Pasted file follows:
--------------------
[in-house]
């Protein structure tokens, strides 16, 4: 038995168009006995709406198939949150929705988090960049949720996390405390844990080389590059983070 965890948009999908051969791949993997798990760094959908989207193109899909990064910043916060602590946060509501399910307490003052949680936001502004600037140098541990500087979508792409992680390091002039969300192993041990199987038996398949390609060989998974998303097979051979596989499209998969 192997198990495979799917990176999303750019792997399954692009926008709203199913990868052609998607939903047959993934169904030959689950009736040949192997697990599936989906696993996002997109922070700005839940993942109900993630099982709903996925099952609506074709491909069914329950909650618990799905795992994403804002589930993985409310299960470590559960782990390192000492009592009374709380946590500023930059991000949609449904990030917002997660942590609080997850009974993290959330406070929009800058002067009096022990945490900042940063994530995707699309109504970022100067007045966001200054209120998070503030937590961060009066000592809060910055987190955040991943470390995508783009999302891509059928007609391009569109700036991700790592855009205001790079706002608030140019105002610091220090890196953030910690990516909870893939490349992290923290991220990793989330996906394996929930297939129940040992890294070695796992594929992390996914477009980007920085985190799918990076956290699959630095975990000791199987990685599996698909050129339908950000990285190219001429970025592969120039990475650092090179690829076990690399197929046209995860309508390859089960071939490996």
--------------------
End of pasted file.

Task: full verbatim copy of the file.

[in-house]
């Protein structure tokens, strides 16, 4: 038995168009006995709406198939949150929705988090960049949720996390405390844990080389590059983070 965890948009999908051969791949993997798990760094959908989207193109899909990064910043916060602590946060509501399910307490003052949680936001502004600037140098541990500087979508792409992680390091002039969300192993041990199987038996398949390609060989998974998303097979051979596989499209998969 192997198990495979799917990176999303750019792997399954692009926008709203199913990868052609998607939903047959993934169904030959689950009736040949192997697990599936989906696993996002997109922070700005839940993942109900993630099982709903996925099952609506074709491909069914329950909650618990799905795992994403804002589930993985409310299960470590559960782990390192000492009592009374709380946590500023930059991000949609449904990030917002997660942590609080997850009974993290959330406070929009800058002067009096022990945490900042940063994530995707699309109504970022100067007045966001200054209120998070503030937590961060009066000592809060910055987190955040991943470390995508783009999302891509059928007609391009569109700036991700790592855009205001790079706002608030140019105002610091220090890196953030910690990516909870893939490349992290923290991220990793989330996906394996929930297939129940040992890294070695796992594929992390996914477009980007920085985190799918990076956290699959630095975990000791199987990685599996698909050129339908950000990285190219001429970025592969120039990475650092090179690829076990690399197929046209995860309508390859089960071939490996």